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Orange County Chronicles
Nestled in the beautiful rolling hills of Virginia's Piedmont, Orange County has a storied cultural heritage. Local writer Patricia LaLand presents a collection of tales that recounts the fascinating history of this beloved county. Relive the days when the Virginia Central Railway ran through Gordonsville and brought travelers to the Exchange Hotel, a time when hard work in Orange's silk mill supported entire communities and when a humble one-room schoolhouse in Rapidan educated local children. From James Madison's Montpelier home to the remains of statesman John Barbour's residence and all points in between, this one-of-a-kind collection covers the historic reaches of Orange County and paints a vivid portrait of the county's past.
$21.99 / ea
Rappahannock County
Surrounded by the Blue Ridge Mountains, rural landscapes, rivers and streams, lush valleys, and quaint villages, Rappahannock County has retained its natural beauty for more than 250 years. The abundance of rich soil and pastureland attracted settlers to the area in the 1800s. As the population grew, small communities and mill towns sprang up throughout the county, becoming centers for business and social interaction. These early settlers left an indelible mark on the landscape, and their legacy defines the region. The county retains its rich architectural history through its representation of period homes and buildings, many dating to the early 1800s. Barns, mills, stone walls, and farmhouses are common sights along the miles of rural roads. The county is quickly earning a reputation as a culinary destination due to the growing number of superb vineyards and sumptuous dining establishments that dot the landscape. Rappahannock County remains a rural gem where descendants of those early settlers cherish their heritage.
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Virginia By Stagecoach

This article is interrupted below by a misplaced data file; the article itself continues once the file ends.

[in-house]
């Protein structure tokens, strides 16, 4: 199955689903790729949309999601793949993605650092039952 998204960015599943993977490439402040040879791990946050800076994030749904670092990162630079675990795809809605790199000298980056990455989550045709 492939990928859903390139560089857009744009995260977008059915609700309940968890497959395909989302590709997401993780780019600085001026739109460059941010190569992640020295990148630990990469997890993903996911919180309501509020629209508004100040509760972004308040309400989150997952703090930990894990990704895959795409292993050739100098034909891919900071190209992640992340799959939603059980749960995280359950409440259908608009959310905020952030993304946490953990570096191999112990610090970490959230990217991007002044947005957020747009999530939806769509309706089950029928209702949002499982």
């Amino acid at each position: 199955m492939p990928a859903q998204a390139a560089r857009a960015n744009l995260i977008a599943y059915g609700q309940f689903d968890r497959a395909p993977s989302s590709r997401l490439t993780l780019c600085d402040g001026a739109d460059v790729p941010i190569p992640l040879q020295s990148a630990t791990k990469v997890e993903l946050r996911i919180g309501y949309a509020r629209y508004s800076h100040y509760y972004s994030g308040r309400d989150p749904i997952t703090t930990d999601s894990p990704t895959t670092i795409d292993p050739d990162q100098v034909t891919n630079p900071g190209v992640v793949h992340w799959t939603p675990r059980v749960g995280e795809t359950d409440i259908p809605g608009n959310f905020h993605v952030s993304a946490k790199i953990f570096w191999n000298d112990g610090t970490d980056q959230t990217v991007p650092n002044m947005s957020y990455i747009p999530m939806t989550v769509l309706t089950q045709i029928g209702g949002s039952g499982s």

Travel in old Virginia was many things, but it was never dull. Stagecoaches were the primary means of transport, carrying mail as well as passengers. Trips that now take hours lasted for days. Coach trips could be dangerous, and all-hands situations arose quickly. A traveler might need to apply horsemanship, carpentry, leather-mending or the sheer brawny effort of shoving the coach out of a muddy ditch. Inns across the state catered to stagecoach riders and acted as community gathering places. Some still stand, like the Rising Sun Tavern in Fredericksburg and Michie Tavern in Charlottesville. Author Virginia Johnson relates tales of those wild early days on the road.
$21.99 / ea
Virginia Rail Trails
Virginia's rail trails range from the popular path of the Washington and Old Dominion Trail to wilderness walks with wispy waterfalls. These lines pass scenes once viewed only by the eyes of train engineers or a few lucky passengers. Now those trails can be enjoyed by anyone looking for a scenic hike or relaxing bike ride or even those saddling up horses. From the sunrise side of the Eastern Shore to the setting sun at the Cumberland Gap, each trail, like the Virginia Creeper" or the "Dick & Willie," has a personality and grandeur all its own. Join author Joe Tennis as he explores restored train stations, discovers a railroad's lost island graveyard and crosses the commonwealth on its idyllic paths."
$23.99 / ea